Also Read: Can Diabetics Eat Honey?

Might Reduce the Levels of Cholesterol

Many studies like the one done by the NIH have proven that consuming barley might be beneficial for cholesterol levels. A barley-constituted diet rich in soluble fiber has been seen to reduce the levels of total and “bad” LDL cholesterol by 5 to 10%.

In a study of males with high cholesterol, consuming a meal with 20% of calories derived from barley:

  • Reduced the levels of total cholesterol by 21%
  • Reduced the LDL cholesterol by 25% and,
  • Augmented HDL cholesterol by 19%.

In another study that included males with high cholesterol, consuming a combination of rice and pearled barley lowered LDL cholesterol and reduced belly fat more than males who had rice alone.


Barley might exert other health benefits, such as weight loss and improvements in cholesterol levels (total, HDL, LDL).

Potential Risks

Whole grains are usually an excellent addition to anybody’s diet. Yet, a few individuals might wish to not have barley. The primary reason is that it’s a whole grain similar to wheat and rye, consisting of gluten. As a result, it’s not a suitable option for people with a celiac disorder or other intolerances to wheat.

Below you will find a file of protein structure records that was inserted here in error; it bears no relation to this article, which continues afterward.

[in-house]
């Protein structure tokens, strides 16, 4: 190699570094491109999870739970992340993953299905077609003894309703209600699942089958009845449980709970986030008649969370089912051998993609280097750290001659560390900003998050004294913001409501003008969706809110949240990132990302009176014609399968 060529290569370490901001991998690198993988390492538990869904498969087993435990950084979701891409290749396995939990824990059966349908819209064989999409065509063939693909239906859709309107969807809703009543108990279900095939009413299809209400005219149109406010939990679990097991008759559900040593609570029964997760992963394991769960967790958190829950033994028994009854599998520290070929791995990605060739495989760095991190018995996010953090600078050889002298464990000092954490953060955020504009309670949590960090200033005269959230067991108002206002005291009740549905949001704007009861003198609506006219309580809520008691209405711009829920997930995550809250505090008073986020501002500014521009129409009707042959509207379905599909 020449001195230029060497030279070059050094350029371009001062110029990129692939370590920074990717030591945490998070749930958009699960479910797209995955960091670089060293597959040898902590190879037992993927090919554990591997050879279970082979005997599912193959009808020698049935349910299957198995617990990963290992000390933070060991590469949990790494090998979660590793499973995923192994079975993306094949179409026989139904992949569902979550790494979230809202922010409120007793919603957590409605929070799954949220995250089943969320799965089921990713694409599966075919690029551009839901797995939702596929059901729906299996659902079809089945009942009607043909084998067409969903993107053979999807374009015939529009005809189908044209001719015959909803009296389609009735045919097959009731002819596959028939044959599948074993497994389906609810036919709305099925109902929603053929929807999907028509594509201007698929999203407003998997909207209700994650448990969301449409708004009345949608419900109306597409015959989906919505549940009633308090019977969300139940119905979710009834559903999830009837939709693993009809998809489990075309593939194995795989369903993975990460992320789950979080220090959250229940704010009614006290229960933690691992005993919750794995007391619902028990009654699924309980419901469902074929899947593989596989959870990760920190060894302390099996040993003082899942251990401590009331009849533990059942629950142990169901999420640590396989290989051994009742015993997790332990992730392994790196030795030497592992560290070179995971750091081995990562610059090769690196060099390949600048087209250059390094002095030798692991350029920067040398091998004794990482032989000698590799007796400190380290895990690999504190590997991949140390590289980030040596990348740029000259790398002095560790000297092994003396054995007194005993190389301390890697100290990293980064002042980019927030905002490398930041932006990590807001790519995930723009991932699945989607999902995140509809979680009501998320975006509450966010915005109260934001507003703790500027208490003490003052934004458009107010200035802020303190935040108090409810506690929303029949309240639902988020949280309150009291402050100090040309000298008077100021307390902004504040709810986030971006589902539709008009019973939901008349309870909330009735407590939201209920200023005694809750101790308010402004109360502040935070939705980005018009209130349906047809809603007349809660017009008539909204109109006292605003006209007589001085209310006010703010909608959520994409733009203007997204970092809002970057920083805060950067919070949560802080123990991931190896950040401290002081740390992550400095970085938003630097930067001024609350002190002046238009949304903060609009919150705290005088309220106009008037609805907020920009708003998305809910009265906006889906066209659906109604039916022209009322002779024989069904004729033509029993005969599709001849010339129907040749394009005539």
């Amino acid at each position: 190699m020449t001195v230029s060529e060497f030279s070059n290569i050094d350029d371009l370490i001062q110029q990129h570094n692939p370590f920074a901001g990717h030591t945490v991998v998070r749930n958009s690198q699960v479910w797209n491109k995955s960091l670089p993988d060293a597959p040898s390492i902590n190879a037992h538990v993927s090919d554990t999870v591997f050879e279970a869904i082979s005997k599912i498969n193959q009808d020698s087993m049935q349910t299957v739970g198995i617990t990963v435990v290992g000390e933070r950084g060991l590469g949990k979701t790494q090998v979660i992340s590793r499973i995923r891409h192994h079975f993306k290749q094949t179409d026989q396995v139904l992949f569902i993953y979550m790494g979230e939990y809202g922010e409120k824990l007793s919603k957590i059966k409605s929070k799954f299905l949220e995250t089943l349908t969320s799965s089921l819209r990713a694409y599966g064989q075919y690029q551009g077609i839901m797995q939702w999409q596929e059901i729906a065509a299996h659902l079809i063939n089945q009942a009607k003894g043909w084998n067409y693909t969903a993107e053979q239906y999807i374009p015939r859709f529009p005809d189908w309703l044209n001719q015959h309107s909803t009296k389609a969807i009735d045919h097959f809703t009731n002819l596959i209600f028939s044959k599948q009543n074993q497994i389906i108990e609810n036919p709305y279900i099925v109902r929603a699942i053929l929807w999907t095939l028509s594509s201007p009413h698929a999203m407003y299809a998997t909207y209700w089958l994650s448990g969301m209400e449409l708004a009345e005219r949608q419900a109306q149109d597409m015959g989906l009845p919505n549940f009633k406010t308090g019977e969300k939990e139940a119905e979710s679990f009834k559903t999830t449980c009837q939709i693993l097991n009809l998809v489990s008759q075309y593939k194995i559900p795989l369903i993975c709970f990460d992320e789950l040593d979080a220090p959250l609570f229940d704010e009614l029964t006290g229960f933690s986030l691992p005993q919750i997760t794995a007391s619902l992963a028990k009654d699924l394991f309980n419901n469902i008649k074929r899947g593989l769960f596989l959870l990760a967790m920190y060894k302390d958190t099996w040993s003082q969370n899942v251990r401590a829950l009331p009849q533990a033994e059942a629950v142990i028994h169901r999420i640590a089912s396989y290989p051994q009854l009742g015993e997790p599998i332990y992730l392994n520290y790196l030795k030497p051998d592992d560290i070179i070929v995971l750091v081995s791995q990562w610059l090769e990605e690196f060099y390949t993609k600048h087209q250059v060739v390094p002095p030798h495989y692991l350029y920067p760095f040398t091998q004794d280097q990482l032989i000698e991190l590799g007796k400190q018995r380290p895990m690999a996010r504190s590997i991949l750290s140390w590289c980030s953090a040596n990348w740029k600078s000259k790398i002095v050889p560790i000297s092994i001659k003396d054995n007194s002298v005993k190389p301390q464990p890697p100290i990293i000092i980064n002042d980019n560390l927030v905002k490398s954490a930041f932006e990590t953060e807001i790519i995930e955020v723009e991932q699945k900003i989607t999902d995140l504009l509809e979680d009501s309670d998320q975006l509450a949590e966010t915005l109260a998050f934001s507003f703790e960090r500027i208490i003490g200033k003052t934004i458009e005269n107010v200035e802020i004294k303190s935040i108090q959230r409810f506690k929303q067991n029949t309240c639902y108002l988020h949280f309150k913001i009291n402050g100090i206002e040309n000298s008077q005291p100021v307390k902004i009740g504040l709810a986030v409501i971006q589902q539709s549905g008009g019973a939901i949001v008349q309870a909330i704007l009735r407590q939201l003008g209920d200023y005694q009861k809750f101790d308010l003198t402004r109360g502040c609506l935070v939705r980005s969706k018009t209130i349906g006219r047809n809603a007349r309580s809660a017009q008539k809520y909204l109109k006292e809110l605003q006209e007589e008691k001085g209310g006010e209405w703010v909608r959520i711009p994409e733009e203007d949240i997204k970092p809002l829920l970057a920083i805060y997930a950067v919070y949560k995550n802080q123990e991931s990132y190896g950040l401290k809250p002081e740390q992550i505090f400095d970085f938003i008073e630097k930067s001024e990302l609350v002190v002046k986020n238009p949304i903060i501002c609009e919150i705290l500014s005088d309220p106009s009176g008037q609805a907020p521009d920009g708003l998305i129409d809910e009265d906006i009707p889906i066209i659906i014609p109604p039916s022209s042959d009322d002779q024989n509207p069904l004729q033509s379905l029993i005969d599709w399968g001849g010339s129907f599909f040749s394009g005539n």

In addition, barley comprises short-chain carbs like fructans. These are fermentable kinds of fiber. Fructans might result in bloating or gas formation in individuals having digestion problems like irritable bowel syndrome (IBS).

Thus, if a person experiences IBS or has a sensitive gut, he or she must totally avoid barley. Finally, barley exerts a strong effect on glucose levels. A person might wish to practice caution while consuming barley if he or she is diabetic or consuming any anti-diabetes medicines or insulin.


Whole grains like barley are healthy inclusions in a majority of diets. Yet, individuals with celiac disease or other wheat intolerances must not have barley. Also, people using anti-diabetes medications must practice caution.

Ways of Adding Barley to a Diet

Even if barley constitutes only 0.36% of cereal grains, it is simple to include it in one’s diet. Barley is available in many forms:

  • Pearl barley:  It has been partially steamed and bran and hull layers are removed. This form of barley cooks more rapidly as compared to hulled barley. Also, it contains fewer nutrients than hulled barley.
  • Hulled barley is the whole-grain form of barley. In this, only the external, indigestible hull layer is removed. It’s chewier, and the cooking duration is also longer than that of other types of barley.
  • Barley flakes: These are sliced and flattened like rolled oats. Their cooking is quite fast, but they contain less nutrients than hulled barley.
  • People may utilize hulled barley as an alternative to other whole grains like oats, rice, quinoa, or buckwheat.